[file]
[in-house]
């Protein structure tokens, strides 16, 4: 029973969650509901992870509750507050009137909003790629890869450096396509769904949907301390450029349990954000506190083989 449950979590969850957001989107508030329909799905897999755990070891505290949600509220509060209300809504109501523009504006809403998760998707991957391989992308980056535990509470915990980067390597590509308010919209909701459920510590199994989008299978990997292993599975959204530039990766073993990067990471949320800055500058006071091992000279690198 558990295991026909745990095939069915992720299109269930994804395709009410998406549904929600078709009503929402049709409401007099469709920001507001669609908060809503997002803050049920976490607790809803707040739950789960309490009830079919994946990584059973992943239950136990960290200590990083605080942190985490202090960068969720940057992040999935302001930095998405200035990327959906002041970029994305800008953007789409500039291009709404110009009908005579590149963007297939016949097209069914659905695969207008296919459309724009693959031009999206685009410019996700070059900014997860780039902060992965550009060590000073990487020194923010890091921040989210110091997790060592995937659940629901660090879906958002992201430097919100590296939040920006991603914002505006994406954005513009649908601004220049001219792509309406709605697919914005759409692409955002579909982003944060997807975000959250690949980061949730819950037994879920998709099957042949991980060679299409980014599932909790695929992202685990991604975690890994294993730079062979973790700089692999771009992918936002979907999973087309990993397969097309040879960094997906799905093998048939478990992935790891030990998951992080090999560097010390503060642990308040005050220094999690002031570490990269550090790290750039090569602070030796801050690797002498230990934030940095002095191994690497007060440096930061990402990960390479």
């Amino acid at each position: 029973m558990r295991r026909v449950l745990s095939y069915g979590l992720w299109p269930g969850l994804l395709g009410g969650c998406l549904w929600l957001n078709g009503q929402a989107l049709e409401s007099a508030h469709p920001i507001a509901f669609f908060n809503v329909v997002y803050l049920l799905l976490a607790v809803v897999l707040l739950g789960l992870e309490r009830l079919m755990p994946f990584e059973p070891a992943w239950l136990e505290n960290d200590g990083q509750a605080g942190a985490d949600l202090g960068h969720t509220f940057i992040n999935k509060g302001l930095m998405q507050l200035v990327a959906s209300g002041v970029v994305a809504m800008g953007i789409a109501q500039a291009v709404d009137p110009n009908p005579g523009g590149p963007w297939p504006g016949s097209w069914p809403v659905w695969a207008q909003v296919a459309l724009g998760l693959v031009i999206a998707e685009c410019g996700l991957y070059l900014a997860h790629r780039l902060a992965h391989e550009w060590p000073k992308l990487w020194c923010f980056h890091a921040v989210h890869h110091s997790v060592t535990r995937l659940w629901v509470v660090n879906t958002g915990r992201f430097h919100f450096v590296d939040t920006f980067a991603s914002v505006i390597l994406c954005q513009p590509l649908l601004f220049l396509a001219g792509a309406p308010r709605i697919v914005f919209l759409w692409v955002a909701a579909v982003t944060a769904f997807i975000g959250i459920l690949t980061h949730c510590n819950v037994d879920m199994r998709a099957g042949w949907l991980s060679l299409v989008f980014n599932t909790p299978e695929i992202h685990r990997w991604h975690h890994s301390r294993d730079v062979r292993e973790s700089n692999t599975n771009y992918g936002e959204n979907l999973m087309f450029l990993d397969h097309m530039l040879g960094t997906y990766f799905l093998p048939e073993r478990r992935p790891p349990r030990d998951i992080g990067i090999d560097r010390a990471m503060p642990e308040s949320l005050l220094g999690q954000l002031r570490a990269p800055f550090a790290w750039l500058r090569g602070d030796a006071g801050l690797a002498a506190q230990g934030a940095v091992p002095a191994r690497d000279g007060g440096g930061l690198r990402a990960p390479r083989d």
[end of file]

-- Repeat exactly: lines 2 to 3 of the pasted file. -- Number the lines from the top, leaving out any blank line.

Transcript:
């Protein structure tokens, strides 16, 4: 029973969650509901992870509750507050009137909003790629890869450096396509769904949907301390450029349990954000506190083989 449950979590969850957001989107508030329909799905897999755990070891505290949600509220509060209300809504109501523009504006809403998760998707991957391989992308980056535990509470915990980067390597590509308010919209909701459920510590199994989008299978990997292993599975959204530039990766073993990067990471949320800055500058006071091992000279690198 558990295991026909745990095939069915992720299109269930994804395709009410998406549904929600078709009503929402049709409401007099469709920001507001669609908060809503997002803050049920976490607790809803707040739950789960309490009830079919994946990584059973992943239950136990960290200590990083605080942190985490202090960068969720940057992040999935302001930095998405200035990327959906002041970029994305800008953007789409500039291009709404110009009908005579590149963007297939016949097209069914659905695969207008296919459309724009693959031009999206685009410019996700070059900014997860780039902060992965550009060590000073990487020194923010890091921040989210110091997790060592995937659940629901660090879906958002992201430097919100590296939040920006991603914002505006994406954005513009649908601004220049001219792509309406709605697919914005759409692409955002579909982003944060997807975000959250690949980061949730819950037994879920998709099957042949991980060679299409980014599932909790695929992202685990991604975690890994294993730079062979973790700089692999771009992918936002979907999973087309990993397969097309040879960094997906799905093998048939478990992935790891030990998951992080090999560097010390503060642990308040005050220094999690002031570490990269550090790290750039090569602070030796801050690797002498230990934030940095002095191994690497007060440096930061990402990960390479």
């Amino acid at each position: 029973m558990r295991r026909v449950l745990s095939y069915g979590l992720w299109p269930g969850l994804l395709g009410g969650c998406l549904w929600l957001n078709g009503q929402a989107l049709e409401s007099a508030h469709p920001i507001a509901f669609f908060n809503v329909v997002y803050l049920l799905l976490a607790v809803v897999l707040l739950g789960l992870e309490r009830l079919m755990p994946f990584e059973p070891a992943w239950l136990e505290n960290d200590g990083q509750a605080g942190a985490d949600l202090g960068h969720t509220f940057i992040n999935k509060g302001l930095m998405q507050l200035v990327a959906s209300g002041v970029v994305a809504m800008g953007i789409a109501q500039a291009v709404d009137p110009n009908p005579g523009g590149p963007w297939p504006g016949s097209w069914p809403v659905w695969a207008q909003v296919a459309l724009g998760l693959v031009i999206a998707e685009c410019g996700l991957y070059l900014a997860h790629r780039l902060a992965h391989e550009w060590p000073k992308l990487w020194c923010f980056h890091a921040v989210h890869h110091s997790v060592t535990r995937l659940w629901v509470v660090n879906t958002g915990r992201f430097h919100f450096v590296d939040t920006f980067a991603s914002v505006i390597l994406c954005q513009p590509l649908l601004f220049l396509a001219g792509a309406p308010r709605i697919v914005f919209l759409w692409v955002a909701a579909v982003t944060a769904f997807i975000g959250i459920l690949t980061h949730c510590n819950v037994d879920m199994r998709a099957g042949w949907l991980s060679l299409v989008f980014n599932t909790p299978e695929i992202h685990r990997w991604h975690h890994s301390r294993d730079v062979r292993e973790s700089n692999t599975n771009y992918g936002e959204n979907l999973m087309f450029l990993d397969h097309m530039l040879g960094t997906y990766f799905l093998p048939e073993r478990r992935p790891p349990r030990d998951i992080g990067i090999d560097r010390a990471m503060p642990e308040s949320l005050l220094g999690q954000l002031r570490a990269p800055f550090a790290w750039l500058r090569g602070d030796a006071g801050l690797a002498a506190q230990g934030a940095v091992p002095a191994r690497d000279g007060g440096g930061l690198r990402a990960p390479r083989d």